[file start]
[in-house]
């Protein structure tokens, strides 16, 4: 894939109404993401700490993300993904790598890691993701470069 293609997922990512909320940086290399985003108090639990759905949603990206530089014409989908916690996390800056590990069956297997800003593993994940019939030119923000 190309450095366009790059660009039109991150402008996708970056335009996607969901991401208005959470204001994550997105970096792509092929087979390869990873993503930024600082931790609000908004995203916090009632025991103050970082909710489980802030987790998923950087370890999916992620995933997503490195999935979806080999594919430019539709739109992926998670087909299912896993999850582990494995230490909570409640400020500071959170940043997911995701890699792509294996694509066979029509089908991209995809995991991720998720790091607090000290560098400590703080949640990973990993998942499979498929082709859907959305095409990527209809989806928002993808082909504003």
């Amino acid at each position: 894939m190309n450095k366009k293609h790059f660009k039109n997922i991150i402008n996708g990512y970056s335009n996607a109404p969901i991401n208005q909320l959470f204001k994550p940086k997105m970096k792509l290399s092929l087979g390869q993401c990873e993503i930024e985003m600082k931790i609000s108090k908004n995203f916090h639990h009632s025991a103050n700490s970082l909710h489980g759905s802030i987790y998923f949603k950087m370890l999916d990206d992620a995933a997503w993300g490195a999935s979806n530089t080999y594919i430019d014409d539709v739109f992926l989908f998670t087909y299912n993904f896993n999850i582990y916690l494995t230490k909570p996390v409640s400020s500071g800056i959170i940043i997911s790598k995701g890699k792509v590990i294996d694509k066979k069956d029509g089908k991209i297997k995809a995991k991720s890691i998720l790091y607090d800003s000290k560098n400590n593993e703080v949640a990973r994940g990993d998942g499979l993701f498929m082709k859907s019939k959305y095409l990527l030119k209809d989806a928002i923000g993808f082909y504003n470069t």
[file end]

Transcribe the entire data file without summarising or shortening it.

[in-house]
């Protein structure tokens, strides 16, 4: 894939109404993401700490993300993904790598890691993701470069 293609997922990512909320940086290399985003108090639990759905949603990206530089014409989908916690996390800056590990069956297997800003593993994940019939030119923000 190309450095366009790059660009039109991150402008996708970056335009996607969901991401208005959470204001994550997105970096792509092929087979390869990873993503930024600082931790609000908004995203916090009632025991103050970082909710489980802030987790998923950087370890999916992620995933997503490195999935979806080999594919430019539709739109992926998670087909299912896993999850582990494995230490909570409640400020500071959170940043997911995701890699792509294996694509066979029509089908991209995809995991991720998720790091607090000290560098400590703080949640990973990993998942499979498929082709859907959305095409990527209809989806928002993808082909504003």
């Amino acid at each position: 894939m190309n450095k366009k293609h790059f660009k039109n997922i991150i402008n996708g990512y970056s335009n996607a109404p969901i991401n208005q909320l959470f204001k994550p940086k997105m970096k792509l290399s092929l087979g390869q993401c990873e993503i930024e985003m600082k931790i609000s108090k908004n995203f916090h639990h009632s025991a103050n700490s970082l909710h489980g759905s802030i987790y998923f949603k950087m370890l999916d990206d992620a995933a997503w993300g490195a999935s979806n530089t080999y594919i430019d014409d539709v739109f992926l989908f998670t087909y299912n993904f896993n999850i582990y916690l494995t230490k909570p996390v409640s400020s500071g800056i959170i940043i997911s790598k995701g890699k792509v590990i294996d694509k066979k069956d029509g089908k991209i297997k995809a995991k991720s890691i998720l790091y607090d800003s000290k560098n400590n593993e703080v949640a990973r994940g990993d998942g499979l993701f498929m082709k859907s019939k959305y095409l990527l030119k209809d989806a928002i923000g993808f082909y504003n470069t």